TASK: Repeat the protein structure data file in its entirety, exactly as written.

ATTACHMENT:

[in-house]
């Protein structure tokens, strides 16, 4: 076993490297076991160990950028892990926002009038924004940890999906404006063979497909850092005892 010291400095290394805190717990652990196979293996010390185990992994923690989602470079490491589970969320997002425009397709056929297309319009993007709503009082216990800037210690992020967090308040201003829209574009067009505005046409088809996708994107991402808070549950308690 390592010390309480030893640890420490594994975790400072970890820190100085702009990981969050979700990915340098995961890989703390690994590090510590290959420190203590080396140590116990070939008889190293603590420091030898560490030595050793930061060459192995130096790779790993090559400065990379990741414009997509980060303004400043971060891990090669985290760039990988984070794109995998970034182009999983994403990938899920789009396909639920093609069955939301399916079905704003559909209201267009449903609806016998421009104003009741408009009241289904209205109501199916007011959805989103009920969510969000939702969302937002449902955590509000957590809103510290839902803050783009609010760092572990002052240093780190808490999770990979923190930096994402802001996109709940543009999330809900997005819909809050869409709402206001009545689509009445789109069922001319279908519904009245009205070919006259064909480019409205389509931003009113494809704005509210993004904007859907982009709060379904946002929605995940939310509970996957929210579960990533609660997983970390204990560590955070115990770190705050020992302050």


[in-house]
């Protein structure tokens, strides 16, 4: 076993490297076991160990950028892990926002009038924004940890999906404006063979497909850092005892 010291400095290394805190717990652990196979293996010390185990992994923690989602470079490491589970969320997002425009397709056929297309319009993007709503009082216990800037210690992020967090308040201003829209574009067009505005046409088809996708994107991402808070549950308690 390592010390309480030893640890420490594994975790400072970890820190100085702009990981969050979700990915340098995961890989703390690994590090510590290959420190203590080396140590116990070939008889190293603590420091030898560490030595050793930061060459192995130096790779790993090559400065990379990741414009997509980060303004400043971060891990090669985290760039990988984070794109995998970034182009999983994403990938899920789009396909639920093609069955939301399916079905704003559909209201267009449903609806016998421009104003009741408009009241289904209205109501199916007011959805989103009920969510969000939702969302937002449902955590509000957590809103510290839902803050783009609010760092572990002052240093780190808490999770990979923190930096994402802001996109709940543009999330809900997005819909809050869409709402206001009545689509009445789109069922001319279908519904009245009205070919006259064909480019409205389509931003009113494809704005509210993004904007859907982009709060379904946002929605995940939310509970996957929210579960990533609660997983970390204990560590955070115990770190705050020992302050």